The Book of Hebrews #45 chapter 10:26-39 pt. 3
The Book of Hebrews
Responding to the New Covenant (pt. 6)
Hebrews 10:26-39
We have been studying, from the 10th chapter of Hebrews the subject of Apostasy: The Negative Response to the New Covenant. The focus of the author’s comments is the one who has received the knowledge of salvation and understands it, but rejects it.  And by definition, that is an apostate.  That’s what we looked at last time in verse 26.  So far, we’ve identified the nature of apostasy and then began looking at the results of it. 
We saw, first of all, if you refuse Jesus, there is no sacrifice for sins, and because of that, judgment awaits.       
Now, tonight, we’ll pick up right there because beginning in verse 28, the author provides an illustration for what he’s just said. 
verse 28
Now he is drawing a comparison.  They wanted to return to the law and for 10 chapters he has been demonstrating the Christ is superior. 
So he continues in that same vein of thought.  If a man lived in disobedience to the law of Moses and two or three witnesses confirmed his disobedience, that man died.
Notice Numbers 15:30-31
In other words, if someone sins willfully and with premeditation,, a sin against knowledge, that man was cut off and treated as an outcast. 
Then keep reading verses 32-36
Now here was a man who was executed for violating the Sabbath by picking up sticks.  Now here’s the point:  if God, under the law of Moses, will execute a man for picking up sticks if it breaks His law, you better believe He's got some kind of punishment in mind for the man who rejects Jesus Christ. And when the author of Hebrews says, there is nothing left except a fearful expectation of judgment, you better believe that’s exactly what is going to happen.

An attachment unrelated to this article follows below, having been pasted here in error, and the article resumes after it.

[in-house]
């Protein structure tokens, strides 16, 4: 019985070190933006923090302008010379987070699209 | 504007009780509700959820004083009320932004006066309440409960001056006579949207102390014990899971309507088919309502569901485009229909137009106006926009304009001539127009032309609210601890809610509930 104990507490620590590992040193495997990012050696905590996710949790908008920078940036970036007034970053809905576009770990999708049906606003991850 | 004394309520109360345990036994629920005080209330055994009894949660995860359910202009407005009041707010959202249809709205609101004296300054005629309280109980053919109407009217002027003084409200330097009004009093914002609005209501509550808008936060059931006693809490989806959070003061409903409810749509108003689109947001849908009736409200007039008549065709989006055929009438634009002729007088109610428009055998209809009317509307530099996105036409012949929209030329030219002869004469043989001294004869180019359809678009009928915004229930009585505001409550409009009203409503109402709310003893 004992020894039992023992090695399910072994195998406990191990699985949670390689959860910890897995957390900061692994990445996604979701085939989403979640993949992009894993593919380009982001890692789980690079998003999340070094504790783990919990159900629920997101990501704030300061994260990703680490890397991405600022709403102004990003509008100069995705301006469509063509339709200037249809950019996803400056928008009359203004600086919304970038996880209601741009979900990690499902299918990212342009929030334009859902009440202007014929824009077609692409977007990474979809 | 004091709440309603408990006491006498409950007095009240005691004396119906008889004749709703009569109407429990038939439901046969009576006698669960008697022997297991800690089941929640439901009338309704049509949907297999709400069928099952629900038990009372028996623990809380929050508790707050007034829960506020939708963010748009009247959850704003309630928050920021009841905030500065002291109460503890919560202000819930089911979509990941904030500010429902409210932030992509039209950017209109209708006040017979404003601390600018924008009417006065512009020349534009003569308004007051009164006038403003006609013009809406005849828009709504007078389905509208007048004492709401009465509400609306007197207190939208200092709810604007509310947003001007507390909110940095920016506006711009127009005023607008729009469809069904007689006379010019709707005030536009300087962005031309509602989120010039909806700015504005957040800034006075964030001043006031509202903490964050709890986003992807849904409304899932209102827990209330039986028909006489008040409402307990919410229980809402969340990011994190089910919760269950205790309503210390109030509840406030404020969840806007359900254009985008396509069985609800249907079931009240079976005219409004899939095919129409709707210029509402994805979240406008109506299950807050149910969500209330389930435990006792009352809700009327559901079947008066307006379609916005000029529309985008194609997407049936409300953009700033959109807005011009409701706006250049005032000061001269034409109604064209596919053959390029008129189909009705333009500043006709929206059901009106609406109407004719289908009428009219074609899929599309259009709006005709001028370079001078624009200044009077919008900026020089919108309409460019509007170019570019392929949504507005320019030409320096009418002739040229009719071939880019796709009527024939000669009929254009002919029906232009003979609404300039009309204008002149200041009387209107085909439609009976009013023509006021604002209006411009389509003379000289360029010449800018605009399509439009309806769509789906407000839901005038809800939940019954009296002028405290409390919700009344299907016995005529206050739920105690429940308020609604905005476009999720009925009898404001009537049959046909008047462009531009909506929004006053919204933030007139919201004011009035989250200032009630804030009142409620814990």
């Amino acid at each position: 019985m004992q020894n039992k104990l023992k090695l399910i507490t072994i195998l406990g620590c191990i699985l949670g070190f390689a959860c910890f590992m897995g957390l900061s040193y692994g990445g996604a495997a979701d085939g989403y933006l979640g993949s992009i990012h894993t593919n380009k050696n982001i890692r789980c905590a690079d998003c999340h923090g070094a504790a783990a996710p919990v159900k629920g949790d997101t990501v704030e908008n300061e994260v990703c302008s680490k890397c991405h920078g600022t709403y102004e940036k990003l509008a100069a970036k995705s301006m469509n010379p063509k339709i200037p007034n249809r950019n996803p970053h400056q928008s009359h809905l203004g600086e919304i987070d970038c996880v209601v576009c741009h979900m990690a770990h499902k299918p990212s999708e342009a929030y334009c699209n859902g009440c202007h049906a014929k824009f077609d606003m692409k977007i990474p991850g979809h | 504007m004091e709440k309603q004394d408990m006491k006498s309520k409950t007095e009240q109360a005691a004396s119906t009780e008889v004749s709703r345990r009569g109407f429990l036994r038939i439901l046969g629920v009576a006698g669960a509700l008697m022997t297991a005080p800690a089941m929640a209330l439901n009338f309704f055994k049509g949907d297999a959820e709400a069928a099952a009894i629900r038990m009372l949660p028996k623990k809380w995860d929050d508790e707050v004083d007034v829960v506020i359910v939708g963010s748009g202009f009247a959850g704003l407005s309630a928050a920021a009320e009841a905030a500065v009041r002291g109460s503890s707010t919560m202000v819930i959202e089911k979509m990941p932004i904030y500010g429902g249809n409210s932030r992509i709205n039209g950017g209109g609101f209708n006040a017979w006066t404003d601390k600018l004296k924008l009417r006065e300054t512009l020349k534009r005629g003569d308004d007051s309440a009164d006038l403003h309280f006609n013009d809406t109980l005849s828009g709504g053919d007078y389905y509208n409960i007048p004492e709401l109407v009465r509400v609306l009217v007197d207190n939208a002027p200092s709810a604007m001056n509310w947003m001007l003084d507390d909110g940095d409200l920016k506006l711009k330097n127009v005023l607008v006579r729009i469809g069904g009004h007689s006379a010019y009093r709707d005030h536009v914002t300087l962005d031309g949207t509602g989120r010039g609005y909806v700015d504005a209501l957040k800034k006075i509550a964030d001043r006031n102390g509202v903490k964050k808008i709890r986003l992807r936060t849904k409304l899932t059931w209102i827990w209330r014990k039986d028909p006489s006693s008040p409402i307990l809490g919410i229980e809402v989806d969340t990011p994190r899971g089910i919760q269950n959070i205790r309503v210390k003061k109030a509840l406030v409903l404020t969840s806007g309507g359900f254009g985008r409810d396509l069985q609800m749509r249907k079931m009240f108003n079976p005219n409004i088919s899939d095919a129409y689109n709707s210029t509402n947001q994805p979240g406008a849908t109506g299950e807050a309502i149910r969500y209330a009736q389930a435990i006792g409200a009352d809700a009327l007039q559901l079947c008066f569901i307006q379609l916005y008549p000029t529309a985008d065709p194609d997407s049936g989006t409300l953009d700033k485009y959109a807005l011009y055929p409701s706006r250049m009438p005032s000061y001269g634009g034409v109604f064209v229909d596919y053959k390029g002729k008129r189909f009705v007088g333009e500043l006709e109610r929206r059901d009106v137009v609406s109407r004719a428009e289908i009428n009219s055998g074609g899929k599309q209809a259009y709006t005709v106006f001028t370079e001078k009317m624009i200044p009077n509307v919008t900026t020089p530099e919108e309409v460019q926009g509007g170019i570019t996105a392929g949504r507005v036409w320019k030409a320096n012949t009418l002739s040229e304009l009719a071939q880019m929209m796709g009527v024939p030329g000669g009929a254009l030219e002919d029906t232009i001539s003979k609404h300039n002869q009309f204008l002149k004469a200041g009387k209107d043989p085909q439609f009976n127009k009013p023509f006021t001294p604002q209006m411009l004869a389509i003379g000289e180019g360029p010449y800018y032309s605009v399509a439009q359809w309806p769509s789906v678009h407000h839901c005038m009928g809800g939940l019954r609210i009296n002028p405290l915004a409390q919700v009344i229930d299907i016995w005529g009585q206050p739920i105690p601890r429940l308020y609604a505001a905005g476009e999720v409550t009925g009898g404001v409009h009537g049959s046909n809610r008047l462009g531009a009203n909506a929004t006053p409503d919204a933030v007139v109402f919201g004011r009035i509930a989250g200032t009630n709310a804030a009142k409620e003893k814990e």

When God makes a law, God expects that law to be obeyed. That’s exactly what verses 28-31 of Hebrews 10 are talking about. 
If a guy got stoned for picking up sticks, imagine what's going to happen to the guy that tramples Jesus Christ under his feet.
Let6 me straighten out one of the common misconnections about God that believes in the age of grace God goes a little easier than He used to. 
Listen:  God deals stronger with sin in this age, the age of grace, then He did in the age of law. There is nothing in Old Testament times to compare to the severity of judgment revealed in the New Testament. You got that? Nothing! Why is that?  It is because there is nothing worse than sinning against the grace of God.  People say, “Oh, in the Old Testament, God was so harsh.”
The worse thing Old Testament people ever experienced doesn’t begin to measure up to what is promised in regard to sinning against the knowledge of Jesus Christ.  Hebrews says it straight up:  the punishment for refusing Jesus and trampling under foot His blood will be worse than what they experienced back then. 
No doubt, there is a doctrine of punishment in the Old Testament, but it's not nearly as severe as the doctrine of punishment in the New Testament because they weren't sinning against full light. They didn’t have nearly as much information as we do. 
And God still judged them very severely.
But it’s not nearly as severe as what is awaiting the man today who comes to a full knowledge of Jesus Christ mentally and never makes a real decision to commit his life to Jesus Christ. That man will find himself in the Judas portion of Hell, the severest punishment God has ever reserved.